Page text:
Siam Commercial Bank is very alert of these trends. SCB believes that traditional banking has to evolve as the present market dynamics are very stagnant. For example last year, SCB created what they believed to be the leading mobile application for banking. To introduce its launch and to gain market share they announced zero banking fees. Within half an hour all the other competing banks matched their offer. Ultimately no one gained anything because everyone is willing to do whatever it takes to protect their market share.
Within such a competitive environment SCB realised that for the bank to grow it would have to branch out from its traditional business. They started looking at the financial world through a different set of lenses. Could the adoption of new technology, creation of new product and services away from their traditional industry help them? It is within that frame of mine that they discovered and became very interested in the potential of DTL.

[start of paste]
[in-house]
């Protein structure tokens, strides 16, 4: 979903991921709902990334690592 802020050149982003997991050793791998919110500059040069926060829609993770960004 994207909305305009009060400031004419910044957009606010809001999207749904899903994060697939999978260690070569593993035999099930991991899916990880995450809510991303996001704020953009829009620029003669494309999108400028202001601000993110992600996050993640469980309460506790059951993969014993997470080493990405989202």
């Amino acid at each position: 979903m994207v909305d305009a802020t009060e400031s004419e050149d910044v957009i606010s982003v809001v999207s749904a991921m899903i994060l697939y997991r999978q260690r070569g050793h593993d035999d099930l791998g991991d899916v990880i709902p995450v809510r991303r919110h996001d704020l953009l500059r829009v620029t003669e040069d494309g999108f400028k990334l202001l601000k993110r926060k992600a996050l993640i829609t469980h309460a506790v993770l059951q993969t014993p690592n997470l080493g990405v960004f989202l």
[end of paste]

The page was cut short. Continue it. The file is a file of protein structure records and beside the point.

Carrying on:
SCB created Digital Ventures in February 2016 out of the banks venture builder programme. Digital Ventures aims to attract entrepreneurs with good ideas who may be short of funding or of market opportunities. The bank provides funding and customer base for these entrepreneurs to build products. If the products demonstrate promising results then the bank will spin that entity out as a start-up.
Digital ventures is a wholly owned subsidiary of the bank. But starting this year in 2020, the bank has spun digital ventures out as a FinTech start-up. Digital Ventures will not be receiving any further funding from SCB and will have to survive by the merit of its own services and ability to raise funding from capital markets and venture capitalists.